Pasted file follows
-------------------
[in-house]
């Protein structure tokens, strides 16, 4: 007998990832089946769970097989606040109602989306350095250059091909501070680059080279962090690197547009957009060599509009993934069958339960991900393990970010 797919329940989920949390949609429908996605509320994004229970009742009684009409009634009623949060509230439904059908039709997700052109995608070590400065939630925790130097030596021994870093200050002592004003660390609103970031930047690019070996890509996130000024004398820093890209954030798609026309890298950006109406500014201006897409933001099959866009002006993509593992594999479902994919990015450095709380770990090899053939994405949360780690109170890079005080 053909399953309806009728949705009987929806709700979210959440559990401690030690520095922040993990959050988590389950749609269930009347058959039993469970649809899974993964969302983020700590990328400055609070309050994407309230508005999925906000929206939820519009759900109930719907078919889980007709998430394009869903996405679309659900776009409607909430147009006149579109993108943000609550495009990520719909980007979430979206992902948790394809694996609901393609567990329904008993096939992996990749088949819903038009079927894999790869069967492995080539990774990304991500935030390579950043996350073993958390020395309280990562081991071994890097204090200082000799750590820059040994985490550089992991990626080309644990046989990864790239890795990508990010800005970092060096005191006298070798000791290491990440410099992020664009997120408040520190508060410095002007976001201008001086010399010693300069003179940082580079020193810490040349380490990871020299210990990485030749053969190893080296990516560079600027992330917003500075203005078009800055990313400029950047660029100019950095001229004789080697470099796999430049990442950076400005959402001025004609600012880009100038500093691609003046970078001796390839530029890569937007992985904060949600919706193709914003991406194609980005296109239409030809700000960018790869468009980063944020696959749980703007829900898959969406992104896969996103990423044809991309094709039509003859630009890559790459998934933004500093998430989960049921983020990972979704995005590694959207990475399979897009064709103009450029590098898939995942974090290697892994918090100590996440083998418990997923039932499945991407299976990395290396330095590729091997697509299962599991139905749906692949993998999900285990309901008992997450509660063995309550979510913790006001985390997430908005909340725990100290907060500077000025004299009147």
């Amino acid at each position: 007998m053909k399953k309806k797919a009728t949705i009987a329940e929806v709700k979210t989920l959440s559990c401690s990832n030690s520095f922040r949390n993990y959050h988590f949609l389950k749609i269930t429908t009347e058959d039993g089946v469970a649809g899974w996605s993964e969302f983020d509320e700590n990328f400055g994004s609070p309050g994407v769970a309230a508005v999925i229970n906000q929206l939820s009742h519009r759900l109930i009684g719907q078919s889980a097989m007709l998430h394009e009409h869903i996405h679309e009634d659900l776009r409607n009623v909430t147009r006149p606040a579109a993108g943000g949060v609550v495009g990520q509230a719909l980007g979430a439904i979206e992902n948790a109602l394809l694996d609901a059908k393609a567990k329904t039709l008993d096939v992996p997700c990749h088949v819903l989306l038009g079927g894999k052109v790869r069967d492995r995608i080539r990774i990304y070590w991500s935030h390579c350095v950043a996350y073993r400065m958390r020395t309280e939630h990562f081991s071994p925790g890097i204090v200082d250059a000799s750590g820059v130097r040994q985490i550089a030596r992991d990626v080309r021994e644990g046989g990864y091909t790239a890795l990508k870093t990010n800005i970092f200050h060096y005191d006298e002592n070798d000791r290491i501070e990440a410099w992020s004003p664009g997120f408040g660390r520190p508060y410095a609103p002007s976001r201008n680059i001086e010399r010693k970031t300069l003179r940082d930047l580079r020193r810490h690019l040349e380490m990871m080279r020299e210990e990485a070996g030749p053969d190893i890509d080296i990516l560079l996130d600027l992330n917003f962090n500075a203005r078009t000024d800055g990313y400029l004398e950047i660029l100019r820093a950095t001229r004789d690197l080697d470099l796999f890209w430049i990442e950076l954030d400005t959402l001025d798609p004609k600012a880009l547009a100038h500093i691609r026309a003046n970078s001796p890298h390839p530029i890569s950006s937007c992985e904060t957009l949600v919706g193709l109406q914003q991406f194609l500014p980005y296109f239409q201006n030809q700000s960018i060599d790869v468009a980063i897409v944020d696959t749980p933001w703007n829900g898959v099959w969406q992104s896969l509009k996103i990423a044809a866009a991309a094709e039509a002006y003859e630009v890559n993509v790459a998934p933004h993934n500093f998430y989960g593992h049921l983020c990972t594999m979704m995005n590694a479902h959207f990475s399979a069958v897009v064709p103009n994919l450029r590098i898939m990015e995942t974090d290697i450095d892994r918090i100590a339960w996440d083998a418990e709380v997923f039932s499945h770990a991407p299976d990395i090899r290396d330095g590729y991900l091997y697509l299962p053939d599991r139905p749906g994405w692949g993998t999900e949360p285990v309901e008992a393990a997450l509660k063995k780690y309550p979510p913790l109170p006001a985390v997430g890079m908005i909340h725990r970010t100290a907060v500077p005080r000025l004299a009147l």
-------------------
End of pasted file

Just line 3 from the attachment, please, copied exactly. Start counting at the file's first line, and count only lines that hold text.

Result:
């Amino acid at each position: 007998m053909k399953k309806k797919a009728t949705i009987a329940e929806v709700k979210t989920l959440s559990c401690s990832n030690s520095f922040r949390n993990y959050h988590f949609l389950k749609i269930t429908t009347e058959d039993g089946v469970a649809g899974w996605s993964e969302f983020d509320e700590n990328f400055g994004s609070p309050g994407v769970a309230a508005v999925i229970n906000q929206l939820s009742h519009r759900l109930i009684g719907q078919s889980a097989m007709l998430h394009e009409h869903i996405h679309e009634d659900l776009r409607n009623v909430t147009r006149p606040a579109a993108g943000g949060v609550v495009g990520q509230a719909l980007g979430a439904i979206e992902n948790a109602l394809l694996d609901a059908k393609a567990k329904t039709l008993d096939v992996p997700c990749h088949v819903l989306l038009g079927g894999k052109v790869r069967d492995r995608i080539r990774i990304y070590w991500s935030h390579c350095v950043a996350y073993r400065m958390r020395t309280e939630h990562f081991s071994p925790g890097i204090v200082d250059a000799s750590g820059v130097r040994q985490i550089a030596r992991d990626v080309r021994e644990g046989g990864y091909t790239a890795l990508k870093t990010n800005i970092f200050h060096y005191d006298e002592n070798d000791r290491i501070e990440a410099w992020s004003p664009g997120f408040g660390r520190p508060y410095a609103p002007s976001r201008n680059i001086e010399r010693k970031t300069l003179r940082d930047l580079r020193r810490h690019l040349e380490m990871m080279r020299e210990e990485a070996g030749p053969d190893i890509d080296i990516l560079l996130d600027l992330n917003f962090n500075a203005r078009t000024d800055g990313y400029l004398e950047i660029l100019r820093a950095t001229r004789d690197l080697d470099l796999f890209w430049i990442e950076l954030d400005t959402l001025d798609p004609k600012a880009l547009a100038h500093i691609r026309a003046n970078s001796p890298h390839p530029i890569s950006s937007c992985e904060t957009l949600v919706g193709l109406q914003q991406f194609l500014p980005y296109f239409q201006n030809q700000s960018i060599d790869v468009a980063i897409v944020d696959t749980p933001w703007n829900g898959v099959w969406q992104s896969l509009k996103i990423a044809a866009a991309a094709e039509a002006y003859e630009v890559n993509v790459a998934p933004h993934n500093f998430y989960g593992h049921l983020c990972t594999m979704m995005n590694a479902h959207f990475s399979a069958v897009v064709p103009n994919l450029r590098i898939m990015e995942t974090d290697i450095d892994r918090i100590a339960w996440d083998a418990e709380v997923f039932s499945h770990a991407p299976d990395i090899r290396d330095g590729y991900l091997y697509l299962p053939d599991r139905p749906g994405w692949g993998t999900e949360p285990v309901e008992a393990a997450l509660k063995k780690y309550p979510p913790l109170p006001a985390v997430g890079m908005i909340h725990r970010t100290a907060v500077p005080r000025l004299a009147l």